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Basis of oleanolic acid antibacterial effect

Anna M. Grudniak 1Anna Kurek 1Anna Klicka 1Łukasz Samluk 1Krystyna I. Wolska 1Ewa Wiktorowska 2Wirginia Janiszowska 2

1. Uniwersytet Warszawski, Instytut Mikrobiologii, Wydział Biologii, ul. Miecznikowa 1, Warszawa 02-096, Poland
2. Uniwersytet Warszawski, Instytut Biochemii, Wydział Biologii, Miecznikowa 1, Warszawa 02-096, Poland


Pentacyclic triterpenoids extracted from a variety of plants have many biological activities which made them useful in medicine and pharmacy. Their antifungal and antiviral effect are well documented. In contrary the data concerning their antibacterial activity are scarce and no cellular target of their action is identified so far. We decided to study the effect of oleanolic acid (OL) obtained from marigold (Calendula officinalis L) on gram-positive and gram-negative bacteria including two pathogenic species – Listeria monocytogenes and Yersinia enterocolitica. We showed that OL preferentially inhibits the growth and survival of gram-positive bacteria. In sublethal concentration OL influences the shape of Escherichia coli and Bacillus megaterium in different way. Escherichia coli cells become longer and B. megaterium much shorter in the presence of this compound. Penicillin bounding proteins, PBPs, which are involved in the bacterial shape determination are not the target of OL activity. OL is also the very potent inhibitor of bacterial sporulation. OL preferentially binds to cell envelope fraction of E. coli but in B. megaterium and L. monocytogenes it was equally distributed between cytoplasm and envelope fractions. We demonstrated that OL enhances lysis of E. coli and L. monocytogenes induced by Triton X and the lysis of B. megaterium induced by Triton X and lysosyme. This compound inhibits lysis in vitro of murein isolated from all tested gram-positive and gram-negative bacteria. OL does not induce stress response as concluded on the basis of its inability to influence the cellular level of DnaK chaperone. Our results suggest that bacterial envelopes can be the potential target of OL activity however the precise mode of its action is not known yet.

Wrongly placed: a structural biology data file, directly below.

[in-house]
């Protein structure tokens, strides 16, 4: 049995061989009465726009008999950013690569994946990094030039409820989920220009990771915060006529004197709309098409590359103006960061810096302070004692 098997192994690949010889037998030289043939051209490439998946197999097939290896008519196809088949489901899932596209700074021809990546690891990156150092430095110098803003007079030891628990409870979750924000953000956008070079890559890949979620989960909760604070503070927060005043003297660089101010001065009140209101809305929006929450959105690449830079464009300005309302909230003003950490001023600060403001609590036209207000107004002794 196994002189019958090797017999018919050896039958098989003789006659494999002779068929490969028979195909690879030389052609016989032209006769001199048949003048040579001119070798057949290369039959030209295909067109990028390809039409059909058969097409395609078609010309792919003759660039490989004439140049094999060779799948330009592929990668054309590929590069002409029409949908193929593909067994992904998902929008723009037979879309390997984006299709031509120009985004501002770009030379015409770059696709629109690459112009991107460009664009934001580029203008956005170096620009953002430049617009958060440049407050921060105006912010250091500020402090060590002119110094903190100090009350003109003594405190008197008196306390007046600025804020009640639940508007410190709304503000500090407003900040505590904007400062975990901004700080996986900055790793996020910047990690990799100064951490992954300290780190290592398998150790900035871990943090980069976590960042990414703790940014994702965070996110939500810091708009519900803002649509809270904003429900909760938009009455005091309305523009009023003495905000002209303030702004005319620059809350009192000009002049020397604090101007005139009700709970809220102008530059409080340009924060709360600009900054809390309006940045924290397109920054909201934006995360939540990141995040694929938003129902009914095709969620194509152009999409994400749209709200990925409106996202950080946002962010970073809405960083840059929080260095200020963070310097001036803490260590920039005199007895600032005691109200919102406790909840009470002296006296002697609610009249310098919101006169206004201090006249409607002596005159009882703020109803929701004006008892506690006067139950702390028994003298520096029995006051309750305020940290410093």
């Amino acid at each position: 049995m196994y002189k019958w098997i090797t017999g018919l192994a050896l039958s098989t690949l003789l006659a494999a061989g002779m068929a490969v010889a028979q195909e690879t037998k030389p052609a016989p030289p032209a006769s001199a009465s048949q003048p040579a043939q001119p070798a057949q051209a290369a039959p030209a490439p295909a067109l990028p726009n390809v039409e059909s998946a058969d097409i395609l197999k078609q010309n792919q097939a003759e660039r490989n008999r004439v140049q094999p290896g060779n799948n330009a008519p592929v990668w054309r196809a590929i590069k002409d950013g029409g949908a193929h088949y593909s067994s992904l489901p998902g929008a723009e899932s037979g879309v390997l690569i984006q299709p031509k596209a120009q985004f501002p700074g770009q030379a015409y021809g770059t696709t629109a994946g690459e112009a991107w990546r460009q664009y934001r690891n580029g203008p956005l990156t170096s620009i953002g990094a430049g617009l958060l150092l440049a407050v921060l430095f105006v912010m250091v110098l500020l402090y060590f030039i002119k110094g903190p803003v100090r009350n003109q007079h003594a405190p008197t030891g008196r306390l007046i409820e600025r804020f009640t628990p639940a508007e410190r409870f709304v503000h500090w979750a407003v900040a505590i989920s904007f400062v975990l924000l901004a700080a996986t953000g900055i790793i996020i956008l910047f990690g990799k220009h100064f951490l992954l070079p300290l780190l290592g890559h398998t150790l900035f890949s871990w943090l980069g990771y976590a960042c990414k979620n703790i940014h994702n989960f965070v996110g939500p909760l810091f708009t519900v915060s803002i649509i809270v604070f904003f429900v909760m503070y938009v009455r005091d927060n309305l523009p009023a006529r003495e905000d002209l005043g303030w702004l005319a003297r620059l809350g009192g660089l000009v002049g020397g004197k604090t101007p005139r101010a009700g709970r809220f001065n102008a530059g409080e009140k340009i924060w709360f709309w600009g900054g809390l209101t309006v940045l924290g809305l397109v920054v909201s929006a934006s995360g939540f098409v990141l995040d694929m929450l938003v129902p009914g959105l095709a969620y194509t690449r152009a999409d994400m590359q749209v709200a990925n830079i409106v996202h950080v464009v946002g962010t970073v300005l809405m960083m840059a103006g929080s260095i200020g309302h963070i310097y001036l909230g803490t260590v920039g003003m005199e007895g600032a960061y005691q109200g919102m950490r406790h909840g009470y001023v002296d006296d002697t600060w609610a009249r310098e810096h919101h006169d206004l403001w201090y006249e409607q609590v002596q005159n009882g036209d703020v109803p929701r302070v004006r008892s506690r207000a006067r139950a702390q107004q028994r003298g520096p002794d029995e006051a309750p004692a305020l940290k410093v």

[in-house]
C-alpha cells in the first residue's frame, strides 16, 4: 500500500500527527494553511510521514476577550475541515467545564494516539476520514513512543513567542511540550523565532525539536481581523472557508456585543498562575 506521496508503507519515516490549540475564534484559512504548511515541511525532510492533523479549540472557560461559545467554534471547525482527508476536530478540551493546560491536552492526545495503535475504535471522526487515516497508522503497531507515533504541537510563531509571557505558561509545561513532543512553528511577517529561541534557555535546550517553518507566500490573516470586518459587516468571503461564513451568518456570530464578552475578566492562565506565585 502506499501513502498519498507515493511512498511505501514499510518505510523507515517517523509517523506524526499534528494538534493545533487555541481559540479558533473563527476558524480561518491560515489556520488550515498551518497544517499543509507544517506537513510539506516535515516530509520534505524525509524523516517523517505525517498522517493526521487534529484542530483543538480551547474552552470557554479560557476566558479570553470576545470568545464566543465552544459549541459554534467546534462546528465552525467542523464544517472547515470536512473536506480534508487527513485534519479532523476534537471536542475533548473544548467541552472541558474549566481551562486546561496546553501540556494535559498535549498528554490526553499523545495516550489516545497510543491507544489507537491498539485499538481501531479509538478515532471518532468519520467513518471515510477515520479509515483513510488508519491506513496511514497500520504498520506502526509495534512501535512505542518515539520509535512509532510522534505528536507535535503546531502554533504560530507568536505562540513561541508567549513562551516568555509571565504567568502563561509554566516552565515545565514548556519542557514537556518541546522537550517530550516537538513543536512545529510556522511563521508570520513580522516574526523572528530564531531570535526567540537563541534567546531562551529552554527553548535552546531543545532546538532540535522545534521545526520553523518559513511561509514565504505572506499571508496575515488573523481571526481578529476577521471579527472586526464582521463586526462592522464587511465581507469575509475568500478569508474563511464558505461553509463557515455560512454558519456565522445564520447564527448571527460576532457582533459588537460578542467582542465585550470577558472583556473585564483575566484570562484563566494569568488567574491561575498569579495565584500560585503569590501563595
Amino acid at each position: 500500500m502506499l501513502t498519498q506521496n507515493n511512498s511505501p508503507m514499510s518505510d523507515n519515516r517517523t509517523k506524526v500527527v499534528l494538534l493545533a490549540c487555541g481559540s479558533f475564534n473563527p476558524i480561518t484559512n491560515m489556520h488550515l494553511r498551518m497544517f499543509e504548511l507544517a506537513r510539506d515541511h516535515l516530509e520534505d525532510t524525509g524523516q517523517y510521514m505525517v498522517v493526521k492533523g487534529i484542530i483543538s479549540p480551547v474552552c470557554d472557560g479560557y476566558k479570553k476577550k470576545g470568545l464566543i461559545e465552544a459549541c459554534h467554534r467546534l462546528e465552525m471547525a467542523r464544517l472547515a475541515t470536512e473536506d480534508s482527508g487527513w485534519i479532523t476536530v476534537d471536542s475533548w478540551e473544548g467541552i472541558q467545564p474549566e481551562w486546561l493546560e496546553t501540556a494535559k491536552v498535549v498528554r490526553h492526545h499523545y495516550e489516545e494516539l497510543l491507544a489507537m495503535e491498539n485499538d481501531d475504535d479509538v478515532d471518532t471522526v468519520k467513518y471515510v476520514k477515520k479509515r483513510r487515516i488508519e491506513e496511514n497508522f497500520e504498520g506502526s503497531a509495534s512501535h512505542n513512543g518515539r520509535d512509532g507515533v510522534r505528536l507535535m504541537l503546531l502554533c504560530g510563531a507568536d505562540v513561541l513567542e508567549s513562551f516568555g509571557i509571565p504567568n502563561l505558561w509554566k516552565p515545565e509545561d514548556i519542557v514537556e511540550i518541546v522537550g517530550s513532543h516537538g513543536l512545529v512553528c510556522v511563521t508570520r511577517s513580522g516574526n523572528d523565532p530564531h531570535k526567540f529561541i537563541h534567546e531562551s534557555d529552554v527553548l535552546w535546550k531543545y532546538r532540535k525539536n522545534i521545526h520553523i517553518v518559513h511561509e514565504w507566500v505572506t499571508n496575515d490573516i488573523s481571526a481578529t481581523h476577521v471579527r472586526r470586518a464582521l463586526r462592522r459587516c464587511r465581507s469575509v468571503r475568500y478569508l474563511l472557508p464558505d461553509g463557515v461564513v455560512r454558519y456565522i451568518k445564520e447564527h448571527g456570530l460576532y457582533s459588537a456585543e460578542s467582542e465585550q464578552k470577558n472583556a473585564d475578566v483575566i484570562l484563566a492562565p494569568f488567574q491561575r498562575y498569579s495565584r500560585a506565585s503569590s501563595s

This work was supported by founds from the University of Warsaw No BW-1720/22.


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Presentation: Poster at Zjazd Polskiego Towarzystwa Biochemicznego, Sympozjum D, by Anna M. Grudniak
See On-line Journal of Zjazd Polskiego Towarzystwa Biochemicznego

Submitted: 2007-04-27 22:58
Revised:   2009-06-07 00:44